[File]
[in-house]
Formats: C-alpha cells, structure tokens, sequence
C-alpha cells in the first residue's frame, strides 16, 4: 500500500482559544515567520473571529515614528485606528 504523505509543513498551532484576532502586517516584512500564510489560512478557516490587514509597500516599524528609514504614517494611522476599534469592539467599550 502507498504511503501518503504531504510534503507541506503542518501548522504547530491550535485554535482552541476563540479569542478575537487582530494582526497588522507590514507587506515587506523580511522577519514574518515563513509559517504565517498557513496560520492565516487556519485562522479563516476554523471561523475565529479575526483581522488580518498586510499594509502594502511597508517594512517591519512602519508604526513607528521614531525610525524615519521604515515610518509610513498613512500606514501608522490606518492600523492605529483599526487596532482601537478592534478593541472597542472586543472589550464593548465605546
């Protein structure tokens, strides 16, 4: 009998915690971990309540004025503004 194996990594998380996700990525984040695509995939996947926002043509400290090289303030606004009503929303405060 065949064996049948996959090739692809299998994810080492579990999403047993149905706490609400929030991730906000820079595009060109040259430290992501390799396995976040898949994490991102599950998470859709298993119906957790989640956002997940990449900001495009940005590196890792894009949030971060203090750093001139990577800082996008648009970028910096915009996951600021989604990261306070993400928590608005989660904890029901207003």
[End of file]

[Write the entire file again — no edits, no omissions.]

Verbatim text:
[in-house]
Formats: C-alpha cells, structure tokens, sequence
C-alpha cells in the first residue's frame, strides 16, 4: 500500500482559544515567520473571529515614528485606528 504523505509543513498551532484576532502586517516584512500564510489560512478557516490587514509597500516599524528609514504614517494611522476599534469592539467599550 502507498504511503501518503504531504510534503507541506503542518501548522504547530491550535485554535482552541476563540479569542478575537487582530494582526497588522507590514507587506515587506523580511522577519514574518515563513509559517504565517498557513496560520492565516487556519485562522479563516476554523471561523475565529479575526483581522488580518498586510499594509502594502511597508517594512517591519512602519508604526513607528521614531525610525524615519521604515515610518509610513498613512500606514501608522490606518492600523492605529483599526487596532482601537478592534478593541472597542472586543472589550464593548465605546
């Protein structure tokens, strides 16, 4: 009998915690971990309540004025503004 194996990594998380996700990525984040695509995939996947926002043509400290090289303030606004009503929303405060 065949064996049948996959090739692809299998994810080492579990999403047993149905706490609400929030991730906000820079595009060109040259430290992501390799396995976040898949994490991102599950998470859709298993119906957790989640956002997940990449900001495009940005590196890792894009949030971060203090750093001139990577800082996008648009970028910096915009996951600021989604990261306070993400928590608005989660904890029901207003």